The Heartbleed web security flaw – runaway, runaway! — UPDATE: NSA scumbags knew about the bug for 2 years

heartbleed

It seems as though every week or so there’s a new hack or exploit that reveals millions of passwords or important data from a popular web service, and this week is no exception. On Tuesday, IT professionals got word of a serious flaw in OpenSSL — the browser encryption standard used by an estimated two-thirds of the servers on the internet. The flaw, which was dubbed “Heartbleed,” may have exposed the personal data of millions of users and the encryption keys to some of the web’s largest services. Here’s what you need to know:

It’s a bug in some versions of the OpenSSL software that handles security for a lot of large websites. In a nutshell, a weakness in one feature of the software — the so called “heartbeat” extension, which allows services to keep a secure connection open over an extended period of time — allows hackers to read and capture data that is stored in the memory of the system. It was discovered independently by a security company called Codenomicon and a Google researcher named Neel Mehta, both of whom have helped co-ordinate the response…

As Tim Lee at Vox points out in his overview, the lock that you see in your browser’s address bar when you visit a website “is supposed to signal that third parties won’t be able to read any information you send or receive. Under the hood, SSL accomplishes that by transforming your data into a coded message that only the recipient knows how to decipher.” But researchers found it was possible to “send a cleverly formed, malicious heartbeat message that tricks the computer at the other end into divulging secret information…”

What can you do about it?

If you are a web user, the short answer is not much. You can check the list of sites affected on Github, or you could try a tool from developer Filippo Valsorda that checks sites to see if they are still vulnerable (although false positives have been reported), and you should probably change your passwords for those sites if you find any you use regularly.

RTFA if you want all the gory details. The bug is 2 years old albeit just discovered; so, no one has a clue how long evildoers may have been screwing around with folks’ accounts at sites containing the bug.

I’d suggest reading the list at Github and staying away from sites on the list – until they disappear from the list. Changing passwords – as suggested – at affected sites is a good idea as well. Though I can think of problems happening if you’re pinged while doing exactly that. If and when sites are certified clean, then, change your passwords and do a thorough job of it.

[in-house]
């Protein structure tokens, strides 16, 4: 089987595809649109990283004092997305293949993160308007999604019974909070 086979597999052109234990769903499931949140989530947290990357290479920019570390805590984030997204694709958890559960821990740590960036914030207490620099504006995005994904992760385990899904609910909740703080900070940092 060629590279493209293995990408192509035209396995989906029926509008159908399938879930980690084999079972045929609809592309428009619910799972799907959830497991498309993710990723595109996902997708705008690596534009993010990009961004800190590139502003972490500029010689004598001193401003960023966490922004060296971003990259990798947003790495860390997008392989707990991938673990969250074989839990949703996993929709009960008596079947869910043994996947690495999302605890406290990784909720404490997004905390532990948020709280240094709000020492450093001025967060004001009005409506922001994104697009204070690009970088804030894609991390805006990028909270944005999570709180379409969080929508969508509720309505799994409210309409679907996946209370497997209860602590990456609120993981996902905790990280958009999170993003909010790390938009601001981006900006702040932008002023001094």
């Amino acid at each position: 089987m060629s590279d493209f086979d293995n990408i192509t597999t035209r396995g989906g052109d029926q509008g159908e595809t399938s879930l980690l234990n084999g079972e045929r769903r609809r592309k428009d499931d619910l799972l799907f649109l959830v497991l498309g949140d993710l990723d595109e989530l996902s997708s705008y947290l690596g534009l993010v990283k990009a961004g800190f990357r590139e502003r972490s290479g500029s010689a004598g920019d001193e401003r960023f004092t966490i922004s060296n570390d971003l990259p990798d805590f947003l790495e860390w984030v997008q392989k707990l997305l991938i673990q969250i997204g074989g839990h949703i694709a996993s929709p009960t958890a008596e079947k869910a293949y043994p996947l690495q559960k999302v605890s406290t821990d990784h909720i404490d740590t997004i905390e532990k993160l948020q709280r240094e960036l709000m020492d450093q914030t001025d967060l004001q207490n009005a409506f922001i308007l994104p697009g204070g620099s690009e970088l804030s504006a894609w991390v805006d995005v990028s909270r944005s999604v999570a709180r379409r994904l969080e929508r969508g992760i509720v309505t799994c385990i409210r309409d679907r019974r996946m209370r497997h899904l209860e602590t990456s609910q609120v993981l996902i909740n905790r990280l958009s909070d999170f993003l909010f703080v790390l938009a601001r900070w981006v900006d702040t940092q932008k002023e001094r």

UPDATE: NSA scumbags knew about the bug for two years and used it to break into encrypted communications – rather than notify American companies and consumers so they might protect themselves…http://tinyurl.com/mq8owa2

6 thoughts on “The Heartbleed web security flaw – runaway, runaway! — UPDATE: NSA scumbags knew about the bug for 2 years

  1. eideard says:

    The list at github is pretty useful. Most of the sites I visit are clean. Though, I see that Google has added a patch, as well. So, I changed passwords associated with Google.

    1Password rules.

    • moss says:

      You shouldn’t worry, anyway. Apple users, iOS and OSX, can’t be affected.

      http://tinyurl.com/kn23pb8

      The comments/discussion are funny for the tiny world inhabited by developers. The sum of discussion = developers CAN be affected. But, only if they’re using non-Apple software as part of their projects. 🙂

  2. Louie Renault says:

    I’m shocked, shocked to learn the NSA knew about the flaw in OpenSSL and has been using it to break into encrypted communications. Also for what it might be worth: “The NSA has specifically targeted either leaders or staff members in a number of civil and non-governmental organisations … including domestically within the borders of the United States.” (Edward Snowden, testimony to the Parliamentary Assembly of the Council of Europe on Tuesday April 8th http://www.theguardian.com/world/2014/apr/08/edwards-snowden-us-government-spied-human-rights-workers)

  3. Jimmy Higgins says:

    As for the UPDATE: Remember two things about the United States and lawlessness. [1] Start with Guatemala and Iran and understand that liberal and conservative domestic politics are meaningless when issues are formed by nationalism (often confused with patriotism), foreign policy and imperial might (often confused with patriotism). [2] In 1981, Ronald Reagan made almost the first act of his first term in office as president executive order 12333 – the core authorization of so-called intelligence gathering still used by our domestic and foreign spies. Some of us on the Left realized that at the time. Just as we always half-joked about the CIA being liberals, the FBI being conservatives and the NSA being nazis. And it was Reagan who turned loose the NSA.

    • keaneo says:

      And no one since did a bloody thing about the corrupt powers of the NSA. Year by year, no matter which administration, they slithered around our lives unhampered by Congressional pimps providing phony oversight.

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